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government institutions, since a number of refugees had already dealt with their pressing needs
for housing and occupation on their own, with private or municipal assistance.
Municipal (local) policies for accommodating refugees
The most important aspect to be emphasized with regard to local policies for including
refugees in urban space is that in Haskovo and Svilengrad there did not exist at the time
delineated neighbourhoods
– i.e. there weren’t any already established practices for separating
and – in this way – accommodating foreign masses. In the above-signposted context, the
municipal councils and the newly-established subdivisions to them in partnership with municipal
commissions could not develop their own policies with respect to the refugee masses who settled
on their territories. In Haskovo and Svilengrad, for example, immediately after World War I and
until the mid-1930s, the Municipal council included certain refugee families in the programmes
for poor, homeless or inadequately housed, or in the educational programmes for poor kids, etc.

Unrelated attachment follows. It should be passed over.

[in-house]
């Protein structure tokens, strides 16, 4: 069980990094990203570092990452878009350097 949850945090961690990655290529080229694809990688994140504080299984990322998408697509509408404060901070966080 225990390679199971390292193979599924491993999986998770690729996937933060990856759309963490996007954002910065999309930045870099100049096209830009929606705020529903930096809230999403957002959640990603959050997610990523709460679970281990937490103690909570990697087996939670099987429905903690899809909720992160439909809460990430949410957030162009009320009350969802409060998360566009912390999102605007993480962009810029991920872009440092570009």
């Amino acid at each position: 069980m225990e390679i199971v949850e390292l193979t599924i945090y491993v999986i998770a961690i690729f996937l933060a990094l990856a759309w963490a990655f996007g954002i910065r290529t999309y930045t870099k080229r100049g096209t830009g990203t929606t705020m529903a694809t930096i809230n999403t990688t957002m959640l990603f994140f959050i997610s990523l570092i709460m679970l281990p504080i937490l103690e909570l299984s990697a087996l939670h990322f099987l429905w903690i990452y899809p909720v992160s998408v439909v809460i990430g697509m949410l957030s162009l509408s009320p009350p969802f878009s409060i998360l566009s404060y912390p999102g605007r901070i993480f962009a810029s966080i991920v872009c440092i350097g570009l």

To be reported to the municipal council that there have been filed applications for
poverty listings, each considered separately, namely on behalf of Mitro Nedyalkov – refugee
from the village of [Enivoren] (Western Thrace), Rasuda Milusheva from Chadrili village
(Western Thrace), Smaraidi Nedyalkova, refugee, and Andona Kostadinova Gacheva from
the town of Svilengrad
(Transcript N3 from Svilengrad Municipal council meeting, dated
16.01.1929; RSA-Haskovo, 53К, op. 1, a. e. 24).
There are a number of cases in which the local authorities made regulation compromises
for certain individuals or families only because they were refugees or were involved in assisting
refugees – such as remission of fines, postponement of due building demolition, etc.
[…] on the same street is the house of Zhelezko Ilchev in which a refugee resides who, I
do not believe, can find other housing. Zhelezko Ilchev has another house and we do not have
to concern ourselves with him; we, however, need to think about that man
(From a statement
of municipal councilor Vl. Damenov on the occasion of decision to demolish risk buildings –
meeting of the Municipal council in Haskovo, 12.09.1922, RSA-Haskovo, 12К, оp. 1, а.е. 90)
In view of the above, there is little evidence of special policies on behalf of local authorities
with regard to refugee flows.What we have here are incidental measures taken in certain situations
as they presented themselves.
After the setting up of the Main Directorate for Refugee Accommodation, the municipal
councils were required to define plots for yard allocation for the refugees, plots which were to be
within residential limits but also in close proximity to arable land. The effects from the execution of
this policy can be observed today in the urban planning of towns with compact masses of settled
refugees, among which is Haskovo (as well as Harmanli, Yambol, and even Plovdiv and Sofia).